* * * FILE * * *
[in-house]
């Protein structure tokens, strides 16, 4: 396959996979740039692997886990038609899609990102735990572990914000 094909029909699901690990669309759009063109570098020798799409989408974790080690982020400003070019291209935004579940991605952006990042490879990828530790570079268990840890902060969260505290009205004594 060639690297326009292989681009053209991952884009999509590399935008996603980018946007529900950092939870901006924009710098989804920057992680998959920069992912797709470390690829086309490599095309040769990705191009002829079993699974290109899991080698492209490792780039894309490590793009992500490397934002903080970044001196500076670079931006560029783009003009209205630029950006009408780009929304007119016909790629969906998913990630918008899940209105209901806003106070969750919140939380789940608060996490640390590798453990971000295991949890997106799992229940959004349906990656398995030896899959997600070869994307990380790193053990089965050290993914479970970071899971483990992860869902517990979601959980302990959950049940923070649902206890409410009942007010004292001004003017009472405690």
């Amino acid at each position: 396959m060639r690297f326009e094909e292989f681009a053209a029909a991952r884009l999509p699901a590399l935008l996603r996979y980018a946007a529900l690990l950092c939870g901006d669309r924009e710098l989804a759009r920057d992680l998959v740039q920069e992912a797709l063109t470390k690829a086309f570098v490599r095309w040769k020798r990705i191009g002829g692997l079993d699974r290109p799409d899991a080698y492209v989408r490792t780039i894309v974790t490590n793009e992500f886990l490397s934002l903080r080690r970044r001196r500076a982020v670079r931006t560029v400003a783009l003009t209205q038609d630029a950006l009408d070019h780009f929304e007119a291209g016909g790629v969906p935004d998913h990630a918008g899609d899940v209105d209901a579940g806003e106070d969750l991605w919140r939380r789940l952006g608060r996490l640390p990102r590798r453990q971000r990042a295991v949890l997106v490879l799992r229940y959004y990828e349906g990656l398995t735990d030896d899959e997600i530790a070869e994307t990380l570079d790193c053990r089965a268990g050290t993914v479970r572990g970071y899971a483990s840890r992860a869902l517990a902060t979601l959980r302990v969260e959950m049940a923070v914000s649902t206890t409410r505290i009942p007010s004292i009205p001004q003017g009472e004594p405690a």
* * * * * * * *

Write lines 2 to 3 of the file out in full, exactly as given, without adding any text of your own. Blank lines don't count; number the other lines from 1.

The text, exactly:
């Protein structure tokens, strides 16, 4: 396959996979740039692997886990038609899609990102735990572990914000 094909029909699901690990669309759009063109570098020798799409989408974790080690982020400003070019291209935004579940991605952006990042490879990828530790570079268990840890902060969260505290009205004594 060639690297326009292989681009053209991952884009999509590399935008996603980018946007529900950092939870901006924009710098989804920057992680998959920069992912797709470390690829086309490599095309040769990705191009002829079993699974290109899991080698492209490792780039894309490590793009992500490397934002903080970044001196500076670079931006560029783009003009209205630029950006009408780009929304007119016909790629969906998913990630918008899940209105209901806003106070969750919140939380789940608060996490640390590798453990971000295991949890997106799992229940959004349906990656398995030896899959997600070869994307990380790193053990089965050290993914479970970071899971483990992860869902517990979601959980302990959950049940923070649902206890409410009942007010004292001004003017009472405690």
């Amino acid at each position: 396959m060639r690297f326009e094909e292989f681009a053209a029909a991952r884009l999509p699901a590399l935008l996603r996979y980018a946007a529900l690990l950092c939870g901006d669309r924009e710098l989804a759009r920057d992680l998959v740039q920069e992912a797709l063109t470390k690829a086309f570098v490599r095309w040769k020798r990705i191009g002829g692997l079993d699974r290109p799409d899991a080698y492209v989408r490792t780039i894309v974790t490590n793009e992500f886990l490397s934002l903080r080690r970044r001196r500076a982020v670079r931006t560029v400003a783009l003009t209205q038609d630029a950006l009408d070019h780009f929304e007119a291209g016909g790629v969906p935004d998913h990630a918008g899609d899940v209105d209901a579940g806003e106070d969750l991605w919140r939380r789940l952006g608060r996490l640390p990102r590798r453990q971000r990042a295991v949890l997106v490879l799992r229940y959004y990828e349906g990656l398995t735990d030896d899959e997600i530790a070869e994307t990380l570079d790193c053990r089965a268990g050290t993914v479970r572990g970071y899971a483990s840890r992860a869902l517990a902060t979601l959980r302990v969260e959950m049940a923070v914000s649902t206890t409410r505290i009942p007010s004292i009205p001004q003017g009472e004594p405690a």